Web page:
What a week!
Since we last emptied our inbox, the Thunder has lost on a buzzer-beater, gone into overtime twice (three times if you count double-OT) and hosted the Miami Heat.
Over that same span, Serge Ibaka has found the doghouse, Daequan Cook has found his stroke, Russell Westbrook registered his third triple-double of the year and Kevin Durant had a career night in the midst of averaging 35.5 points and 10.7 rebounds in four games.
Ready to do it all over again?
The Thunder has an abbreviated three-game schedule this week, hosting New Orleans on Wednesday before a road back-to-back set at Phoenix and Utah. It’ll be hard to top last week’s excitement. But with this team, you just never know.
Let’s get to the mailbag.
Where can we find stats/info on Pleiss? What team is he playing for and how is he playing? Are the Thunder keeping in touch with him and watching his development closely? – Daniel.
Eurobasket.com has stats that seem to be accurate and updated regularly. It looks like in 21 games Pleiss is averaging 9.3 points, 6.6 rebounds and 2.0 blocks in 20.6 minutes. The name of his team is Brose Baskets. And, yes, the Thunder’s front office keeps close tabs on him. Several front office executives have traveled across the water to check in with Pleiss and monitor his development. I hear he’s doing quite well. The Thunder has made it a point to maintain positive relationships with the international clubs that their draft picks play on. That was the case with Serge Ibaka and, to a lesser extent DeVon Hardin and Robert Vaden. It’s been no different with Pleiss.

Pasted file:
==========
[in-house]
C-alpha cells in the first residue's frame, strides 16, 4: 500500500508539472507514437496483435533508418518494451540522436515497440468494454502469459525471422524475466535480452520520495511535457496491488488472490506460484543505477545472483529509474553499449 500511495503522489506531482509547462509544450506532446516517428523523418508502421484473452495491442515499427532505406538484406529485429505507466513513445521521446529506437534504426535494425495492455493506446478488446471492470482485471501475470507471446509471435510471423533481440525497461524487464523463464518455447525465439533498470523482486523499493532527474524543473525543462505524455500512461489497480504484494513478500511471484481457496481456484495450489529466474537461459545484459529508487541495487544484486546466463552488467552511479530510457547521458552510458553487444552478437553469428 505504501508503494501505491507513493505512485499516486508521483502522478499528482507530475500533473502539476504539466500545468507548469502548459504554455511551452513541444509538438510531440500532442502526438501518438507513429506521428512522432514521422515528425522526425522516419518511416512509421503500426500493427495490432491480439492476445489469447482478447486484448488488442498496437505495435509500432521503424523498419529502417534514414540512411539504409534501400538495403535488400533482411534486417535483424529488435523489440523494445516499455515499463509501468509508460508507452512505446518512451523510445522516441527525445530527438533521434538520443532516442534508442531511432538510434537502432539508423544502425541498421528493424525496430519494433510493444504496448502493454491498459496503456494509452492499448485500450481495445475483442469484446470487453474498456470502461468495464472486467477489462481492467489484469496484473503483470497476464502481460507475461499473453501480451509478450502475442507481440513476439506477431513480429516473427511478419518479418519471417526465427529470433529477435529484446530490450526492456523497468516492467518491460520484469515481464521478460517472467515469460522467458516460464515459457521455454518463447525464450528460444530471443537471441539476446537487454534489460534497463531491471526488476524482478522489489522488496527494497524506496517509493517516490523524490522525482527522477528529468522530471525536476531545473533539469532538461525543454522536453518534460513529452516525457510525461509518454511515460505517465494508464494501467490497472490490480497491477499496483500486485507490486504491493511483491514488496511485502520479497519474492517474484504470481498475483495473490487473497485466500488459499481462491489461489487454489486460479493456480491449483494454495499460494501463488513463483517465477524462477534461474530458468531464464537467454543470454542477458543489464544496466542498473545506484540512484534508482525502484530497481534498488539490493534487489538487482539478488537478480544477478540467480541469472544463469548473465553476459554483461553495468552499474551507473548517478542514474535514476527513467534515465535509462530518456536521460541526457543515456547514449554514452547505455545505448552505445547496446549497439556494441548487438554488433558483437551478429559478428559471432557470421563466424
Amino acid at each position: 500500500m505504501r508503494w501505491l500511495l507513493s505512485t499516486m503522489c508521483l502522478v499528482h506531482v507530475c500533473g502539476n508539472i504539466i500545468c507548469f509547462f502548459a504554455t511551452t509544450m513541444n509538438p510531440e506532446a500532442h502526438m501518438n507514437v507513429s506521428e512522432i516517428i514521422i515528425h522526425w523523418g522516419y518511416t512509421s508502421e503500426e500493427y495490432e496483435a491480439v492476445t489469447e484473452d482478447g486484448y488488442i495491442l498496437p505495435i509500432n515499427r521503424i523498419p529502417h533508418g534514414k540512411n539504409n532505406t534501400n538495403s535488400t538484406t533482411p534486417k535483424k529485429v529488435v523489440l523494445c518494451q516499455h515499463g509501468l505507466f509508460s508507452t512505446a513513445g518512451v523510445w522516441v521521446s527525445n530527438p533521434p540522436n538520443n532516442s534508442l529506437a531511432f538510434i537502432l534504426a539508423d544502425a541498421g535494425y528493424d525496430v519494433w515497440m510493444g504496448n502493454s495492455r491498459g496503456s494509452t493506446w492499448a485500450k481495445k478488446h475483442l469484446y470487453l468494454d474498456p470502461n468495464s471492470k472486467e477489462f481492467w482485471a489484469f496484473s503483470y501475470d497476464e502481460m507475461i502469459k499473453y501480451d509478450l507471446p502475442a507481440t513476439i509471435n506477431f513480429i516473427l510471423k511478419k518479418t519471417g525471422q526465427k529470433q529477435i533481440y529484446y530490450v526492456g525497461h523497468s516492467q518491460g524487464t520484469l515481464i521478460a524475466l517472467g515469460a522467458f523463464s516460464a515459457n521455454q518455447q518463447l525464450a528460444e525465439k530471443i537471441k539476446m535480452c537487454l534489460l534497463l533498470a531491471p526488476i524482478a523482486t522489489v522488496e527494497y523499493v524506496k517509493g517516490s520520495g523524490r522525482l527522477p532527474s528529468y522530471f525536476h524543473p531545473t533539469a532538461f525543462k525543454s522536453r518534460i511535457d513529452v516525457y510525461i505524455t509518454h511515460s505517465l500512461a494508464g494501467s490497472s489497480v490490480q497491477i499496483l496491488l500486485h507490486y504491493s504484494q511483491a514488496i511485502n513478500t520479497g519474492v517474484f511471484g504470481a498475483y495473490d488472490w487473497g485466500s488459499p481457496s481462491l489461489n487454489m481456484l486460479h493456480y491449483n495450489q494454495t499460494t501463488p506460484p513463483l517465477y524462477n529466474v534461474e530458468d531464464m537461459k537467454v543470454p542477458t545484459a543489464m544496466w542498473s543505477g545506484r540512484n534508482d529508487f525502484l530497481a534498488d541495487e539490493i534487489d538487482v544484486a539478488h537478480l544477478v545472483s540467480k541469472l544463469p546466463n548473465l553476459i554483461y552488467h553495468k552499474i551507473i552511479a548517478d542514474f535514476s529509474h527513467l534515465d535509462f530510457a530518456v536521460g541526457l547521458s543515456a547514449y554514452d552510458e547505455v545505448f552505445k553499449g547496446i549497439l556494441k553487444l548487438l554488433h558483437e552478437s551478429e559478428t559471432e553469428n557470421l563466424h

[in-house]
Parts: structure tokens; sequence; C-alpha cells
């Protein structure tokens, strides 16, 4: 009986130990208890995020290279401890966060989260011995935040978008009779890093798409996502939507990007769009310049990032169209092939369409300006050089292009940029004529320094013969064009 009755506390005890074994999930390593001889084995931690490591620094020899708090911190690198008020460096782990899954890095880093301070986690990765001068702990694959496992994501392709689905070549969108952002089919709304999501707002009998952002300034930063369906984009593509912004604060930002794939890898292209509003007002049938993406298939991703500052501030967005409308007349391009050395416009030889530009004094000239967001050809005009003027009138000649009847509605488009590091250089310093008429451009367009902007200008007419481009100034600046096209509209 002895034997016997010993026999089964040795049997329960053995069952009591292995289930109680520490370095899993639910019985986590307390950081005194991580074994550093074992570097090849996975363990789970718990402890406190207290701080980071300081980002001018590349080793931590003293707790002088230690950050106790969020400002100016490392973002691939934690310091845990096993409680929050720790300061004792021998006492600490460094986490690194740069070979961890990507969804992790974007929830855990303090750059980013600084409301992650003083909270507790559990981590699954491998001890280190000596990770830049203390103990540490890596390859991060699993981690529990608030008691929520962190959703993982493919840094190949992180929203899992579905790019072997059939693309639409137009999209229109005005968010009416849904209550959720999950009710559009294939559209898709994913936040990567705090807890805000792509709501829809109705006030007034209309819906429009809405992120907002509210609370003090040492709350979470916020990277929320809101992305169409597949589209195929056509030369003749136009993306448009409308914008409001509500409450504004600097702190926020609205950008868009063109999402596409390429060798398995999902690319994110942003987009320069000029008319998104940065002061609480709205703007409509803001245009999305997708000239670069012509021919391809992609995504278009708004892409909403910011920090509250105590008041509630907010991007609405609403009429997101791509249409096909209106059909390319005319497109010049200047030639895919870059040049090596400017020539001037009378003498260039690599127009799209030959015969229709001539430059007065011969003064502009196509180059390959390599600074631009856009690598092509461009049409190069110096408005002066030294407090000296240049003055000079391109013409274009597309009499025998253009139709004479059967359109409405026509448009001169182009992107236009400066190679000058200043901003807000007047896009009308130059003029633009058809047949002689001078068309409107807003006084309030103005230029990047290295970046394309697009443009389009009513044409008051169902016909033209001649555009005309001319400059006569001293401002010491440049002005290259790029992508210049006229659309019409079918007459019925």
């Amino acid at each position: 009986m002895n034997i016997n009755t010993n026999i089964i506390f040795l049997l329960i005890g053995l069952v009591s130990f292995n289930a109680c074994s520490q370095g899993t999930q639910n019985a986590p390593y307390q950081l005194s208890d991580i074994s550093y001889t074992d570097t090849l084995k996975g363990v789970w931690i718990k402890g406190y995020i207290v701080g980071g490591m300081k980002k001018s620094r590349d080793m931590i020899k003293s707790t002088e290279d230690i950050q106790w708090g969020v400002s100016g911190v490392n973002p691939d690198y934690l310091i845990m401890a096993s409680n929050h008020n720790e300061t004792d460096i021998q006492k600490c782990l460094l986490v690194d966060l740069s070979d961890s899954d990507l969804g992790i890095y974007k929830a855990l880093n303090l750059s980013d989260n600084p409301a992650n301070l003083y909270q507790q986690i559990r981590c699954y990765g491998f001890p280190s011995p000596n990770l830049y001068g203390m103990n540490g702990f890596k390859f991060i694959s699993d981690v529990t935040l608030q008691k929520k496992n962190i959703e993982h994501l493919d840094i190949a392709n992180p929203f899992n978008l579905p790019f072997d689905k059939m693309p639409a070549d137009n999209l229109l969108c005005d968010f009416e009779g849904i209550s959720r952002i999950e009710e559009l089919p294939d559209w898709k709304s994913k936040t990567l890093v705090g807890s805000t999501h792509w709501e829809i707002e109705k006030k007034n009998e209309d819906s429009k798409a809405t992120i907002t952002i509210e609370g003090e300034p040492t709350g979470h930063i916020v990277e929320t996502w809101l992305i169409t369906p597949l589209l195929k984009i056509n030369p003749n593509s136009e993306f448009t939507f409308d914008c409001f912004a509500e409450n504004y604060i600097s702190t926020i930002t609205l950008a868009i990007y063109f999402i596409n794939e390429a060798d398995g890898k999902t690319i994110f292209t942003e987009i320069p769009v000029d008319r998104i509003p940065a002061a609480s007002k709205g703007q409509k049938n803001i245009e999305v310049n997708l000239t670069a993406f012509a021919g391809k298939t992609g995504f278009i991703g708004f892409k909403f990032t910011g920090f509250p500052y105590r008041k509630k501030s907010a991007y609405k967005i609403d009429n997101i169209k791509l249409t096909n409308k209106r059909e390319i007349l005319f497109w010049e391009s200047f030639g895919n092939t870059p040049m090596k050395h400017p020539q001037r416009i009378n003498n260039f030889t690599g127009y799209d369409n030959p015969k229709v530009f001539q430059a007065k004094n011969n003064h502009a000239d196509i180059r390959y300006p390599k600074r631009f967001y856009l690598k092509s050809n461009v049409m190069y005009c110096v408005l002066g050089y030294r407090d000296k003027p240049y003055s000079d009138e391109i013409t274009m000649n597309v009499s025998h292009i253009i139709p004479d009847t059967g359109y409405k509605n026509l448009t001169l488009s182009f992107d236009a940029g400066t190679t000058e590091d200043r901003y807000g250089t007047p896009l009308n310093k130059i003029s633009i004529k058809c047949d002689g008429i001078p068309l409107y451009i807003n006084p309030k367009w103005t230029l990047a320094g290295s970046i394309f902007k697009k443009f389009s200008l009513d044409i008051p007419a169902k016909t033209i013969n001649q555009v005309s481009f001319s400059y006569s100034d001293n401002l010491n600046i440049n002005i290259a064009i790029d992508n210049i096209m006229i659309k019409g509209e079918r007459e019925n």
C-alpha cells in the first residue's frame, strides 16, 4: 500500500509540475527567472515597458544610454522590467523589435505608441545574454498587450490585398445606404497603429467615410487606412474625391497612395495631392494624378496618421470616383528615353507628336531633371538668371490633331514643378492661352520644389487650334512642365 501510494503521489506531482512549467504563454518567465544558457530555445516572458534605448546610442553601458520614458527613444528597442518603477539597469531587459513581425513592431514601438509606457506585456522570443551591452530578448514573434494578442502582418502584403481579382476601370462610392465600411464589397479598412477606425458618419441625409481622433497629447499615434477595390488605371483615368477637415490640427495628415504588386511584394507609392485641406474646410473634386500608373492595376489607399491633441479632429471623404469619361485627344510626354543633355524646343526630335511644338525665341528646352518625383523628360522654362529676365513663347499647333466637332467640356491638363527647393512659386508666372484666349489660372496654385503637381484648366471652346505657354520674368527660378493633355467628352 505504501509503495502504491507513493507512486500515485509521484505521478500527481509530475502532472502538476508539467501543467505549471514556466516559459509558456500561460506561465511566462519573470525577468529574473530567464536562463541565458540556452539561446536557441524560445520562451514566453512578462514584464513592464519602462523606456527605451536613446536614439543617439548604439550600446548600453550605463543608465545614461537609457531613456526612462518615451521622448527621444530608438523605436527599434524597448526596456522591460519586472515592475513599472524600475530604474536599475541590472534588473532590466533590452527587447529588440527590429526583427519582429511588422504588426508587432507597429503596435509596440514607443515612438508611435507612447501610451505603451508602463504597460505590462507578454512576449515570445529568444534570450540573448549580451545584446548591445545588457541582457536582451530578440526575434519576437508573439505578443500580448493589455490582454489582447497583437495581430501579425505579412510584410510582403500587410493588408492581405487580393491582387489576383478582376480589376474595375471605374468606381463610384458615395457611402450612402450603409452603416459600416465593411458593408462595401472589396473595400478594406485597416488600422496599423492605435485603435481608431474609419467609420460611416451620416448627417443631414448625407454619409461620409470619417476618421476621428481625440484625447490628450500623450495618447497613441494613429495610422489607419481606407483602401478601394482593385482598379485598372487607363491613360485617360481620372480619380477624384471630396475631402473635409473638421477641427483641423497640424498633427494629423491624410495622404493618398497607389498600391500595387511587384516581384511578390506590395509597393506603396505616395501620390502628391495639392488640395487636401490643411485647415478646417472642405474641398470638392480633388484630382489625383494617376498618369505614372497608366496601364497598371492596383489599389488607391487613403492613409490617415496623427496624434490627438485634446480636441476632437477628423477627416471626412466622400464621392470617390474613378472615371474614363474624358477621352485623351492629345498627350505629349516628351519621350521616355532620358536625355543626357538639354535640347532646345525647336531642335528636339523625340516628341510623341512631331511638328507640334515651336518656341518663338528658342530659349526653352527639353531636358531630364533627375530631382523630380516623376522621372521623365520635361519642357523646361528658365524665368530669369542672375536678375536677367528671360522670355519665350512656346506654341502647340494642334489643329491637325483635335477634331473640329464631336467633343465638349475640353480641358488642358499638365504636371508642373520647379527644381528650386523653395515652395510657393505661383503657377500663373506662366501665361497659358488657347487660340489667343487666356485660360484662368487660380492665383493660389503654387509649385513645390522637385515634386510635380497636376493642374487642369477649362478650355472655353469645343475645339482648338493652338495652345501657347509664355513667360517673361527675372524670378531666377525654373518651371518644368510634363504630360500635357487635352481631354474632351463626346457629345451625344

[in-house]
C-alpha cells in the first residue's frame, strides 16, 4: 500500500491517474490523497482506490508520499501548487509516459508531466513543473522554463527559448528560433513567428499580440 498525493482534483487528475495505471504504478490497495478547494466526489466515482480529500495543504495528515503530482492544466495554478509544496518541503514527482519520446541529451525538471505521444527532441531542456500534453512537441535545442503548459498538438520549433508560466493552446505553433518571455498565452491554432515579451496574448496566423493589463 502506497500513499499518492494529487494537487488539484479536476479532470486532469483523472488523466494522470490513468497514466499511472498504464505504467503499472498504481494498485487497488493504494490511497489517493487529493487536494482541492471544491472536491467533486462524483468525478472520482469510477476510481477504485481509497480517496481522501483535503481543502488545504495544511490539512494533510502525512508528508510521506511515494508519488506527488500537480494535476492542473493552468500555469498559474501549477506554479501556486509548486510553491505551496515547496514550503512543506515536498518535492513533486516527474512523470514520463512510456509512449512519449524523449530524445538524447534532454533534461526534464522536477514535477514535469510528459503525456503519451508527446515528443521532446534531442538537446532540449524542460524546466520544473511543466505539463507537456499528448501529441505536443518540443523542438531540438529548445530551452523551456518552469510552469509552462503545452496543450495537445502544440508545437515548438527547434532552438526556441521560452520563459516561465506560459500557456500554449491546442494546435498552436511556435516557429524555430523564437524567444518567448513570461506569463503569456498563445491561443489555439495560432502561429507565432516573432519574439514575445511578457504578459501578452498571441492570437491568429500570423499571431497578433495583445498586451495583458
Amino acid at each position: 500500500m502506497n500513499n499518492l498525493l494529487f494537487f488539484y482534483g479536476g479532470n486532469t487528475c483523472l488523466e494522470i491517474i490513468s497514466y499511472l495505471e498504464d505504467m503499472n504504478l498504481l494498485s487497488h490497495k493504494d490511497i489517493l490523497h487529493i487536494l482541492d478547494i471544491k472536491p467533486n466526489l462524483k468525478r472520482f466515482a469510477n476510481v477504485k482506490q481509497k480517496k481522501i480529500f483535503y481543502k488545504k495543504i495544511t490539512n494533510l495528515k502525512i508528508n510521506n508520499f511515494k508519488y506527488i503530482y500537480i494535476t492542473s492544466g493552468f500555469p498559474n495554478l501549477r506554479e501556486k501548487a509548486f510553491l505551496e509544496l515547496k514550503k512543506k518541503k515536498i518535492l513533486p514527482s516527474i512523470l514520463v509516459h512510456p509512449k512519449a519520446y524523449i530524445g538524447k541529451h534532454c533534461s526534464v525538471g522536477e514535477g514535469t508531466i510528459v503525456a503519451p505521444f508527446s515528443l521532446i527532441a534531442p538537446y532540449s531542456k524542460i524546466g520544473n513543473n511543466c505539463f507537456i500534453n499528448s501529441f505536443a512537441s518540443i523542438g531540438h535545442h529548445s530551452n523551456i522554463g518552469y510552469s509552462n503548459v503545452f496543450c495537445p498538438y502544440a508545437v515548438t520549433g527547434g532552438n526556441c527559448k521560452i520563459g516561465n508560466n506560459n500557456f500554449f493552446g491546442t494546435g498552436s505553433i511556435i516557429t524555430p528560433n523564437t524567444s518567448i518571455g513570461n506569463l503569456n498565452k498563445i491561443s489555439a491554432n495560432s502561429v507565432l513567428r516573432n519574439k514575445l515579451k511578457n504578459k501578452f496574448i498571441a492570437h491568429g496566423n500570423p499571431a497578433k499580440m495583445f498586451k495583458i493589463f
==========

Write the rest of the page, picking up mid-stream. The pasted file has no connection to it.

This might be the elephant in the room that no one wants to talk about, and I don’t mean this as a slight against Westbrook (I think he is a great, explosive player). But do you think the fact that he is not a “true” point guard holds the team back at all? Sometimes he gets into hero mode which takes others out of rhythm and Maynor sometimes seems to do a better job of getting everyone involved. Is this an issue for the Thunder or am I overreacting? – Timothy.
You’re overreacting. Westbrook’s hero-mode mentality looks terrible at times. But no one has any complaints when that style takes over and wins games. Besides, how many “true” point guards are there in the league today? Three? Four? Maybe. The NBA has changed. John Stockton isn’t walking through that door. I will say that Westbrook has fallen in love with his pull-up jumper. I wrote last year that it was much better even though the stats didn’t indicate as much. But this year, Westbrook has become more consistent and the numbers bear out that fact. Now, he forces it too much at times and that does in fact hurt the team. But he’s not the only one who takes bad or rushed shots. The bottom line, though, is Westbrook helps this team much, much more than he hurts it. And he’s got to be on the floor, doing exactly what’s brought him this far.
Wondered if you see any major changes in the starting frontline for next season? Is the organization happy with Cole Aldrich? – Mike S.
Based on my conversations, the Thunder is going to be patient with Aldrich. He fits a need, plays his role and, if he reaches his potential, he could be an extremely valuable piece to the puzzle. I’m not ready to rule him out as a starter next season. But he’s a long way away today, so far that just cracking the rotation on opening night would be a big achievement. I do think the Thunder is actively searching for an upgrade in the frontcourt. Management is patient and methodical, but those guys aren’t just sitting on their hands. They see the issues and, I’m almost positive, have a plan and a plan B and C to address it. As I’ve said before, the uncertainty with the salary cap continues to be a speed bump. Until the rules are known, very few teams are going to make bold moves. Count the Thunder among the masses that will remain prudent.